Out of the destruction of the postwar economies, came the rise of the economists. This is the tale that journalist Binyamin Appelbaum, this week's guest on Masters in Business, chronicles in his new book, "The Economists’ Hour: False Prophets, Free Markets, and the Fracture of Society."
First in the US, then around the world, economists created new ideas about deficits, monetary and fiscal policy, trade, government spending, and deregulation. Their influence could be seen as well in the rise of corporations that wielded enormous power with very little accountability. Appelbaum gives credit for this to economist Milton Friedman, who he said had a greater influence on 20th-century American life than any economist of his generation.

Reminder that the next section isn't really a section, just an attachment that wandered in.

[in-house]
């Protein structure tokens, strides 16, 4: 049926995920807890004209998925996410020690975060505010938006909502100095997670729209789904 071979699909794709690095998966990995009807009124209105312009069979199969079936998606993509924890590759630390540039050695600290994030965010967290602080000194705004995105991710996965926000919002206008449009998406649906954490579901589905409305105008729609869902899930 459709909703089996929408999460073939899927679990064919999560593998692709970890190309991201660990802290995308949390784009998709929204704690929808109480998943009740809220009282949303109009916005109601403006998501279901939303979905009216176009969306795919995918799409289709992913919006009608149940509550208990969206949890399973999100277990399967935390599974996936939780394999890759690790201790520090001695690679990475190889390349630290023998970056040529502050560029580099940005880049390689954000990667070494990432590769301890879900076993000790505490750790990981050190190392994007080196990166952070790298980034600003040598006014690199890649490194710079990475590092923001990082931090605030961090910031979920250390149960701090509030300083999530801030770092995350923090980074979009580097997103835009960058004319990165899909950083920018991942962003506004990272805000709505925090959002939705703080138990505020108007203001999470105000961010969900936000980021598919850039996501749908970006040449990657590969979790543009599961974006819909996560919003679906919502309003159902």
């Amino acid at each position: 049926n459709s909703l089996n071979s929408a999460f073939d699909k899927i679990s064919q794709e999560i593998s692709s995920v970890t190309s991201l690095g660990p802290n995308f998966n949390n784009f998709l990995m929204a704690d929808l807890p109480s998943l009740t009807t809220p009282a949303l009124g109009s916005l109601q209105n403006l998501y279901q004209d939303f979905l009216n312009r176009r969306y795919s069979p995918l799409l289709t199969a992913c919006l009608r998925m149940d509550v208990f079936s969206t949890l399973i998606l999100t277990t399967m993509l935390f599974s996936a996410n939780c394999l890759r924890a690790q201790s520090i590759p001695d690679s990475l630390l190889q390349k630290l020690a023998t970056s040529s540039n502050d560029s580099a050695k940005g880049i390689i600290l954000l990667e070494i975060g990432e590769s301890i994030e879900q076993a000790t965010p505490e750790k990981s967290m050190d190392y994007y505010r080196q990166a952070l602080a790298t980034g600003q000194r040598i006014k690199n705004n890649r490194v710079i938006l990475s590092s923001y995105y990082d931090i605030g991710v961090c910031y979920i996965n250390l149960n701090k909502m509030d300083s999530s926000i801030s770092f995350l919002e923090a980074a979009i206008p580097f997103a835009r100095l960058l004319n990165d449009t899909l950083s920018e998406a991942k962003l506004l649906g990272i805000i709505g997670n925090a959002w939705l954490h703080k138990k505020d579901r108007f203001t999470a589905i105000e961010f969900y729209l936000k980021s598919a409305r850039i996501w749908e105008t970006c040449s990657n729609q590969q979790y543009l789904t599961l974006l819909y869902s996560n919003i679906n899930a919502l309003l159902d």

Appelbaum is the lead business and economics writer for the New York Times editorial board. He was part of a team at the Charlotte Observer that in 2007 examined the high rate of housing foreclosures and questionable sales practices during the subprime mortgage crisis. The reporting won a Gerald Loeb award, a George Polk Award and was a finalist for the 2008 Pulitzer Prize in public service.
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